Third game was balance, where the puppets stood on upright logs, and had to maintain their balance, while the wind blew on them. Of course, in it, accelerometer is used to tilt the angle of the players, so their bodies, probably filled with helium, don’t get blown away by the gusts of wind.

There are also three other mini-games that can be unlocked for fifty gems, which are, obviously, quite hard to obtain, unless you spend some real-world golden equivalent. All of the games are very simple, and not one of them would be worthy a review, but when put together, make for a nice little collection. Overall, although none of the mini-games are that interesting, or varied, King of Party is good enough to waste a couple of minutes here and there, competing with friends or strangers, over the Internet.

101 Games in 1 Review

101 Games in 1 Review

Jun 1, 2011

101 games for the price of 1. Sounds like a great deal, right? Especially when you consider that the price of those games is free, how you can you possibly beat that? Well, just because something is free doesn’t mean it doesn’t cost something. Like, your precious time, for example.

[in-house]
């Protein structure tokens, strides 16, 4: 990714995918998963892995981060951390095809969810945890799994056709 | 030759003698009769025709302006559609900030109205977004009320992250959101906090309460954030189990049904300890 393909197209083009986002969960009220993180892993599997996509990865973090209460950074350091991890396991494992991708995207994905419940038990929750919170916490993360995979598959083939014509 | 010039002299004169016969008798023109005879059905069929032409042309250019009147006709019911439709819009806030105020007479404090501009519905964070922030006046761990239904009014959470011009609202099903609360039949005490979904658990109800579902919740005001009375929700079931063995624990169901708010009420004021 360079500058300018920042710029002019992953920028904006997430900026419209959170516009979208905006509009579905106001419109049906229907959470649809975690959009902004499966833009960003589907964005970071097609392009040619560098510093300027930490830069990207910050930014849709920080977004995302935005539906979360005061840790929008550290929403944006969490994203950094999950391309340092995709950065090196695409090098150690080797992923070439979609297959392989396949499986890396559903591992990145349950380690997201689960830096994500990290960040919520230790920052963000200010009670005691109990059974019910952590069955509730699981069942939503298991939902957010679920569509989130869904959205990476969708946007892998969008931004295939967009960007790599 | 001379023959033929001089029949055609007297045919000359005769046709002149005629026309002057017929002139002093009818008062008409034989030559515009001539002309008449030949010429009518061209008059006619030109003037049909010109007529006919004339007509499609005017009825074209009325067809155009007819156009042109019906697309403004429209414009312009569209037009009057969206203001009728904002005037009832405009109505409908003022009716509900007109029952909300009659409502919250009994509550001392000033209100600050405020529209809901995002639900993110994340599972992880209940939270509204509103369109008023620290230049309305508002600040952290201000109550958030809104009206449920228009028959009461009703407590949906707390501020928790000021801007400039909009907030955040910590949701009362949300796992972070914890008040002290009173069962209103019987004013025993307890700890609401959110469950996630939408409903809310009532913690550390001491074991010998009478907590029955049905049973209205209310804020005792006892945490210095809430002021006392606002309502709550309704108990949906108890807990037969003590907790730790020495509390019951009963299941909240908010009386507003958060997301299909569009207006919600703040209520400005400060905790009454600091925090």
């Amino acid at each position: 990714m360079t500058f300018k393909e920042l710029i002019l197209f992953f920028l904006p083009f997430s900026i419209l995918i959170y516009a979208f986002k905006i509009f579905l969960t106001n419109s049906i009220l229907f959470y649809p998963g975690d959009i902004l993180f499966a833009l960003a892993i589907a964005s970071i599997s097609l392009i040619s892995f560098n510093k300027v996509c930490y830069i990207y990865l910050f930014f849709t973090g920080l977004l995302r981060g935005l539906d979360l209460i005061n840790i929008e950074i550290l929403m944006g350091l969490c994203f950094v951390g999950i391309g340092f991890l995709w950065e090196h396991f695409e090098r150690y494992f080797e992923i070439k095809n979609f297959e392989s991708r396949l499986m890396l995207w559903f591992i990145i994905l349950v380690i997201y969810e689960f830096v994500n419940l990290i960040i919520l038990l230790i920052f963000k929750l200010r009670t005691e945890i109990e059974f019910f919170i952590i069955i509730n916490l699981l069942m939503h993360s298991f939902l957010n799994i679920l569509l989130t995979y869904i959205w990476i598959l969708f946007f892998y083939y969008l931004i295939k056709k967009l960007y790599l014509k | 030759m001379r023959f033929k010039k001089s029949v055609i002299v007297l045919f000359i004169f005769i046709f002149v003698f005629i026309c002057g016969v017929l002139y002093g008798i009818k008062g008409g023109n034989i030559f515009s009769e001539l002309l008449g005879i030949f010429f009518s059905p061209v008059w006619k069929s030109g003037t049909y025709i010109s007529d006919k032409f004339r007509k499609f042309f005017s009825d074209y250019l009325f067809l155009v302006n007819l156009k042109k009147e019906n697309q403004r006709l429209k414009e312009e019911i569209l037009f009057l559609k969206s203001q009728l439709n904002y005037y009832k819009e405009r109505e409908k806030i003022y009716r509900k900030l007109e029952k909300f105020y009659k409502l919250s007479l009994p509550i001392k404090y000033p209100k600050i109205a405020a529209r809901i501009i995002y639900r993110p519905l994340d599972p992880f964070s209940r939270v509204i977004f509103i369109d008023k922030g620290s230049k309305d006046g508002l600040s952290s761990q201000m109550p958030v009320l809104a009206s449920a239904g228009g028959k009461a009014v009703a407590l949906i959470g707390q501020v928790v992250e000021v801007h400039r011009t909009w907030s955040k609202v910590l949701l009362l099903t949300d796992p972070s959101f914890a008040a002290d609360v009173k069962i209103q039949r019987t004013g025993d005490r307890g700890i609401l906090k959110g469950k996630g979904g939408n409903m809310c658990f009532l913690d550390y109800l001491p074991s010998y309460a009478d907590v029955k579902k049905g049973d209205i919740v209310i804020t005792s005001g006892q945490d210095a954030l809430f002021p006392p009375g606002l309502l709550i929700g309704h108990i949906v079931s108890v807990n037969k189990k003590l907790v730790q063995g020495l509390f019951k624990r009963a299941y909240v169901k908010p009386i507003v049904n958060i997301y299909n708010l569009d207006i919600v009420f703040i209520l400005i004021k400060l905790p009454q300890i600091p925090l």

This collection of mini-games was produced by Nordcurrent, a European game developer and publisher. Ported from the iPhone, 101 Games in 1 features puzzle games, arcade action games, gallery shooters, racing, sports, cooking and even Sudoku. There’s a little something here for everyone, and as you play through them, you’re sure to find a few diamonds in the rough. Unfortunately, there aren’t that many diamonds to be found, but there is PLENTY of rough.